Commisso, who owns about 40 percent of Mediacom's common stock, originally offered $6 per share in May, but the bid was rejected by the company's board. Commisso pulled back the reins in August when the Mediacom board balked at a "meaningful," though undisclosed, increase to his initial offer price. (See Commisso Fattens Offer For Mediacom and Mediacom Staying Public.)
Today's board-approved offer of $8.75 per share represents a 46 percent premium over the original, and a 22 percent premium over the stock's close on Friday, Nov. 12. Investors swooped in following Monday's offer, causing Mediacom shares to rocket $1.64 (23.91 percent) to $8.50 each in morning trading.
Why this matters
Going private has increasingly become popular among some major and Tier 2 MSOs. Mediacom's looking to follow in the footsteps of Cox Communications Inc. , RCN Corp. , and Insight Communications Co. Inc. . The Dolan family tried to take Cablevision Systems Corp. (NYSE: CVC) private in 2007, but shareholders thwarted the move.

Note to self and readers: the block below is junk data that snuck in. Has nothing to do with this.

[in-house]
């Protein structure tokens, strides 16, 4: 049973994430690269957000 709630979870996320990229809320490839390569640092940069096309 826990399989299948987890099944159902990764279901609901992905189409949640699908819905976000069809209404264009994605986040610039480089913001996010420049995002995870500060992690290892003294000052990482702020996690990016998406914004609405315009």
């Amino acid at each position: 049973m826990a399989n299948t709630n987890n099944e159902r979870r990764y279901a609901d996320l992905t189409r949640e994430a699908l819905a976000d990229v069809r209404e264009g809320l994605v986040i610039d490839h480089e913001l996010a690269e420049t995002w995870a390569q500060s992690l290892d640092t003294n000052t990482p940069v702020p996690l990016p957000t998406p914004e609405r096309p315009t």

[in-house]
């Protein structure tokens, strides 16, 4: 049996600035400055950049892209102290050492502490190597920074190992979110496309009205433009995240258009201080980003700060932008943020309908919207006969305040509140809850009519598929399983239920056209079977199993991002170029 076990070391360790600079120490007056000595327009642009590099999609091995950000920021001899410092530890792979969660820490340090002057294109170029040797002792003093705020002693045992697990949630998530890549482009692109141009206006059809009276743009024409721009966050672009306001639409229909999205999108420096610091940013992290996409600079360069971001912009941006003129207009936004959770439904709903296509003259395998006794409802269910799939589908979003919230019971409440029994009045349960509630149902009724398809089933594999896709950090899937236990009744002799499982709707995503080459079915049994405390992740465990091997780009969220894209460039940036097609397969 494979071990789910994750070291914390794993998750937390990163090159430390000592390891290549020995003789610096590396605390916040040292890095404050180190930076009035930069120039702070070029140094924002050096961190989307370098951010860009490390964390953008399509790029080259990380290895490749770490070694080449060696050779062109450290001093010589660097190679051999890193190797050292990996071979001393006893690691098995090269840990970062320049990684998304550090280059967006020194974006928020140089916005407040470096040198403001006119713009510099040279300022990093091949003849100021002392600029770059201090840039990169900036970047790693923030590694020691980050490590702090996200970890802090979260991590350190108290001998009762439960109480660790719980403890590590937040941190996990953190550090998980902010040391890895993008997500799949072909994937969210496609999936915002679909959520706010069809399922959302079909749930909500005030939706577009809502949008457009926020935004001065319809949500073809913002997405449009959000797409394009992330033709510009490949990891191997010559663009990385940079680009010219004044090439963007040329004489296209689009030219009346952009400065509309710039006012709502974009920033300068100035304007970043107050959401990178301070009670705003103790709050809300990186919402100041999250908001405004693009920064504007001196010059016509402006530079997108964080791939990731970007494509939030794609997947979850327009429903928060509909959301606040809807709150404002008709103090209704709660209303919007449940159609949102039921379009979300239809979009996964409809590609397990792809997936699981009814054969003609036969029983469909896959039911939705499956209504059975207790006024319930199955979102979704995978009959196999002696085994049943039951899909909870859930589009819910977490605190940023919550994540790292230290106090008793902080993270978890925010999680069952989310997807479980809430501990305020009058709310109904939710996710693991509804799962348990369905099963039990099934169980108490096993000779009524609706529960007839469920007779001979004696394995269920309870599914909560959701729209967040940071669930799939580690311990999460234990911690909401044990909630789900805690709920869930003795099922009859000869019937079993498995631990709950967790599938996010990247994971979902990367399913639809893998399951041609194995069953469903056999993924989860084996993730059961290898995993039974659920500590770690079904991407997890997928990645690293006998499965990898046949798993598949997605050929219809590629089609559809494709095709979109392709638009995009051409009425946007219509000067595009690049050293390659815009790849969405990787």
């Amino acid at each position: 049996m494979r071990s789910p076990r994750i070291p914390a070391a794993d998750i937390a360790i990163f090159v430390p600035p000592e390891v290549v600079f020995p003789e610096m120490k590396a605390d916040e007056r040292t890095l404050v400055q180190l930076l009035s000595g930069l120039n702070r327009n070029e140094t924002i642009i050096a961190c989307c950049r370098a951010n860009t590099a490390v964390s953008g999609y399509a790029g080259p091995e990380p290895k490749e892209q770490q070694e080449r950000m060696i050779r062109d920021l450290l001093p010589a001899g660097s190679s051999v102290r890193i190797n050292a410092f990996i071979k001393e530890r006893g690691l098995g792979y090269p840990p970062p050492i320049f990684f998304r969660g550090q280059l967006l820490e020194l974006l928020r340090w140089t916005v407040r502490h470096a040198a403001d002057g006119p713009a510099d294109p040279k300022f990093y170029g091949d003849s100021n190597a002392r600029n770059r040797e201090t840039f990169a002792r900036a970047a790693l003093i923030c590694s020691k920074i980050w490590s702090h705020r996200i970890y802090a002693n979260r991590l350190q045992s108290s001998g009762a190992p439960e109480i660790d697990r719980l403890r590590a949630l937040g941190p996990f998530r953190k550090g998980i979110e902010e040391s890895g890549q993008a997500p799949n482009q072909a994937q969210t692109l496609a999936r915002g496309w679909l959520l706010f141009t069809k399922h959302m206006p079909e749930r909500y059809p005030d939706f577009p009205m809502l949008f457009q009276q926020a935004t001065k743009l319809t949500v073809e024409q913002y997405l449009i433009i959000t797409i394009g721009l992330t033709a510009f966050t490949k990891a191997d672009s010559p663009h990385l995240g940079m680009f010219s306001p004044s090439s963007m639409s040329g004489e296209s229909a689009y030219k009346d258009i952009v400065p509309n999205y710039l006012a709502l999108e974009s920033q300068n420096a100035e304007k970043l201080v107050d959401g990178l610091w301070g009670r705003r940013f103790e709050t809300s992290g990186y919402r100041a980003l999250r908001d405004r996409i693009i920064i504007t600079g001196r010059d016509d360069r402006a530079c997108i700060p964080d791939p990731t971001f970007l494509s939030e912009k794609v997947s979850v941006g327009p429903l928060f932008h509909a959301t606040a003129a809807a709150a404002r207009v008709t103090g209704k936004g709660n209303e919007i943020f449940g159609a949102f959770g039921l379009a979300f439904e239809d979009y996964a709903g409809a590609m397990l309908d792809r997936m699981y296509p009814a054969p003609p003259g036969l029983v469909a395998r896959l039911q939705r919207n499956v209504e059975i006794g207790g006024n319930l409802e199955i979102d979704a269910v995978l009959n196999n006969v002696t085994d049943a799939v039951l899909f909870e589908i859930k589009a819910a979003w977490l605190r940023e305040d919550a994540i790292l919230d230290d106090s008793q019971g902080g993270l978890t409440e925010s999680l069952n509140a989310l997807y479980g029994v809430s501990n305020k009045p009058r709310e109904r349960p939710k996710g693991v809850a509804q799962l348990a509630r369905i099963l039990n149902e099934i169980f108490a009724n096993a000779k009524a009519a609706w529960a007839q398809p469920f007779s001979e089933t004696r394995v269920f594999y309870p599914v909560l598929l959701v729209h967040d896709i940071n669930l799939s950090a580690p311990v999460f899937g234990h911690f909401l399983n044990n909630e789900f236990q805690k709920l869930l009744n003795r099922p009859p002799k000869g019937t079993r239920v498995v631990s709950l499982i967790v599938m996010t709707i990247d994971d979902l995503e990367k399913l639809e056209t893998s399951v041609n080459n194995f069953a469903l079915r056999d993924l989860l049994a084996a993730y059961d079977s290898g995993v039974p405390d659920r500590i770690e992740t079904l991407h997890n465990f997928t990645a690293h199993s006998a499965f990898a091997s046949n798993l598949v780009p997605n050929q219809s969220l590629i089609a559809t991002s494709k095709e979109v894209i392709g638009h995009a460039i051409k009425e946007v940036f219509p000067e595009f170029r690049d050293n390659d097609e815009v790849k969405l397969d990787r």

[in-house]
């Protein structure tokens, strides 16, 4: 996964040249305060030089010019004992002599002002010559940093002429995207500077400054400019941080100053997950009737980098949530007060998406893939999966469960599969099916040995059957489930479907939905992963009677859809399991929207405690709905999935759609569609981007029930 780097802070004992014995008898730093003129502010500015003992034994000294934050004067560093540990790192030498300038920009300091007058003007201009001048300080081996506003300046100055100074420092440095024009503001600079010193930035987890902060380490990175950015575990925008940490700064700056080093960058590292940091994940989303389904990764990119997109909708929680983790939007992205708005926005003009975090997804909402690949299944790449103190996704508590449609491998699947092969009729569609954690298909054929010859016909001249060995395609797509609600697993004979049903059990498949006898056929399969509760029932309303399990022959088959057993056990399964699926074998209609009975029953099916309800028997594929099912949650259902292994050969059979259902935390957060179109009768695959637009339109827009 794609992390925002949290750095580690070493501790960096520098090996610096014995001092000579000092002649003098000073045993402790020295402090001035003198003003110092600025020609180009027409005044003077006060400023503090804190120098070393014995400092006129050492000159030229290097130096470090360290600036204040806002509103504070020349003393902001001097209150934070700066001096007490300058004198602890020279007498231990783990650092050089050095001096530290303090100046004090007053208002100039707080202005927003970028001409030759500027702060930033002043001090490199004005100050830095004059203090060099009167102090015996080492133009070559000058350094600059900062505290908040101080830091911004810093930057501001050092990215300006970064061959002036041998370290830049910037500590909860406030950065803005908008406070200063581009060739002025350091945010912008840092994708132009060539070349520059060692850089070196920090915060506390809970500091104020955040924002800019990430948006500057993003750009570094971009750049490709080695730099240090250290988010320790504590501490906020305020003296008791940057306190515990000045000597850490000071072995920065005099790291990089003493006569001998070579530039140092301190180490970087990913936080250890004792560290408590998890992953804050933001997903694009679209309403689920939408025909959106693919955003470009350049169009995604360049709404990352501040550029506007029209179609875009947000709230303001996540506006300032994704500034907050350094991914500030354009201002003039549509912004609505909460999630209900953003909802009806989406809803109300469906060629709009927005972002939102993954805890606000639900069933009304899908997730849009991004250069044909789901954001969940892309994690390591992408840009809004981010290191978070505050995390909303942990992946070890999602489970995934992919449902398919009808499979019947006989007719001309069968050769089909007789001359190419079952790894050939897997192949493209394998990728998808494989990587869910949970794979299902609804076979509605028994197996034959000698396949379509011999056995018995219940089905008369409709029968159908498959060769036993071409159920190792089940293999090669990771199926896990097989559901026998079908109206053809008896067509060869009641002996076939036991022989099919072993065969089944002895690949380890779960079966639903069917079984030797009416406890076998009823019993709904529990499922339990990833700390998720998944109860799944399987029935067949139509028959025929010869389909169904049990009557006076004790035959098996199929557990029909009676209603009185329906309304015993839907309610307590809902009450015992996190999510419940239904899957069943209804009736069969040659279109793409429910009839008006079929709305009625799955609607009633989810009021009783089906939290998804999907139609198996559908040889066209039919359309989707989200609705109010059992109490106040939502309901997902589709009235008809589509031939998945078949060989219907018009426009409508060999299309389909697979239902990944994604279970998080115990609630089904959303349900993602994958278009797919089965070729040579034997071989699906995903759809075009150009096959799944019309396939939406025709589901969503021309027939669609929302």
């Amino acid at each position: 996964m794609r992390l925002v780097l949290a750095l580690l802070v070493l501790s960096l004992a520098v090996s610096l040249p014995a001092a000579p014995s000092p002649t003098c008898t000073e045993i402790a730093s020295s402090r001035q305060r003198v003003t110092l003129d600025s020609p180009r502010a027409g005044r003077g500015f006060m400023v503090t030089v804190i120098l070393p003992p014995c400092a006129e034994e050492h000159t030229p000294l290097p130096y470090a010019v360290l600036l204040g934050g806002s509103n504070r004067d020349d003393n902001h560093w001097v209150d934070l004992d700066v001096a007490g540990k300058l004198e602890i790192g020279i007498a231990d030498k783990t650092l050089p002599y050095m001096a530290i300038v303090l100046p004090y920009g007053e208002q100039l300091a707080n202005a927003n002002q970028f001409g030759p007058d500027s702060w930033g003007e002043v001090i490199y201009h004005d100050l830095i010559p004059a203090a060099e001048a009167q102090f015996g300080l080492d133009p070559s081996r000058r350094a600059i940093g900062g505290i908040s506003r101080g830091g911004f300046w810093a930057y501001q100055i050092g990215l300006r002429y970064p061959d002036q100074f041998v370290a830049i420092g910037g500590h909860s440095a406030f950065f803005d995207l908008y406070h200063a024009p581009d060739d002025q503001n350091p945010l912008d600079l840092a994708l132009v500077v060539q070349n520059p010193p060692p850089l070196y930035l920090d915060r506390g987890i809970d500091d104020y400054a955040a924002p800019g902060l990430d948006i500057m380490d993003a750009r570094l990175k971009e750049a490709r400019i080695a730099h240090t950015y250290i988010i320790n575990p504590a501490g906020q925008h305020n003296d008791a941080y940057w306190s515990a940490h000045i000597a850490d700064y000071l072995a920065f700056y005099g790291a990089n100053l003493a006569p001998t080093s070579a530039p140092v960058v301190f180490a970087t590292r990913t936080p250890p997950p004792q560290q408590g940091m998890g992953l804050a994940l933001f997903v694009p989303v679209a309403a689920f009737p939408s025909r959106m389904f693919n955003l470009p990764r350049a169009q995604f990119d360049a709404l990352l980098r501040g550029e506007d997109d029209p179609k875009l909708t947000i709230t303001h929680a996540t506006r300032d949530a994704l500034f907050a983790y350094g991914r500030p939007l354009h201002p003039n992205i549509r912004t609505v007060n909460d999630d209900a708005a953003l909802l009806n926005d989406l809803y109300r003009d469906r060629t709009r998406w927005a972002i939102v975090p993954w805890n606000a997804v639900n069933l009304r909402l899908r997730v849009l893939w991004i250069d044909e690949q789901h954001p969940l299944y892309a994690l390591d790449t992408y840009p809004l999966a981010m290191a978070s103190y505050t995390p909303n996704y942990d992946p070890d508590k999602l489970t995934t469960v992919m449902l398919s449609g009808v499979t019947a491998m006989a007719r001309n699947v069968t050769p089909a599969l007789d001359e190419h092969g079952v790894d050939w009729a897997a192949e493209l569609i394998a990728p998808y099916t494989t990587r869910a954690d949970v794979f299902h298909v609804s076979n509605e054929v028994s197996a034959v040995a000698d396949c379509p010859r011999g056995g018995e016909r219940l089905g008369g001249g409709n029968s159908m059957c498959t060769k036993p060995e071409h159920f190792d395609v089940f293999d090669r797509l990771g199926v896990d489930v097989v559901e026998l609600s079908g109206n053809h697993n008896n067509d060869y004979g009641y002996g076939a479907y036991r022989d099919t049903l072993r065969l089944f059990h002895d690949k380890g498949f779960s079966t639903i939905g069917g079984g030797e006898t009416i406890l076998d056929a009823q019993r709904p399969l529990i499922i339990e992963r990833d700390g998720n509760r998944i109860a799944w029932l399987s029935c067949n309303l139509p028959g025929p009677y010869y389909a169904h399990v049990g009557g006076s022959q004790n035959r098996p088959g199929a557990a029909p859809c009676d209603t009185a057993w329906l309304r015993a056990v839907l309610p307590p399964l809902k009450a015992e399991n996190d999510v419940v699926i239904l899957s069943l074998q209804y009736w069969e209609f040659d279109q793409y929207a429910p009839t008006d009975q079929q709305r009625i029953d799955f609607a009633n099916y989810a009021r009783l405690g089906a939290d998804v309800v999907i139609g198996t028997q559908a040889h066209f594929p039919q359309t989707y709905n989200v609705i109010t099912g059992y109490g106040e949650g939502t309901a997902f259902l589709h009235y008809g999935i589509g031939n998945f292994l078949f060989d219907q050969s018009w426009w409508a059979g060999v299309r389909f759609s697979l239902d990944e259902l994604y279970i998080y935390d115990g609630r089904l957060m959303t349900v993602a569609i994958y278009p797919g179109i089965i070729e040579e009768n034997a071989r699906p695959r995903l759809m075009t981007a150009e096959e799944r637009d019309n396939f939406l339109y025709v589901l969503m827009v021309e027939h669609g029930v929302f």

Mediacom still needs a majority of holders of Mediacom's outstanding class A shares to approve the deal, which is expected to close by mid-2011.
For more on the US cable industry's trend on going private, please check out these stories:
- RCN Going Private Via $1.2B Sale
- Private Equity Firms Gain Some Insight
- Cablevision Shareholders Reject Dolan Bid
- Cablevision Bid Faces Shareholder Opposition
- Cablevision Keeps Family Ties
— Jeff Baumgartner, Site Editor, Light Reading Cable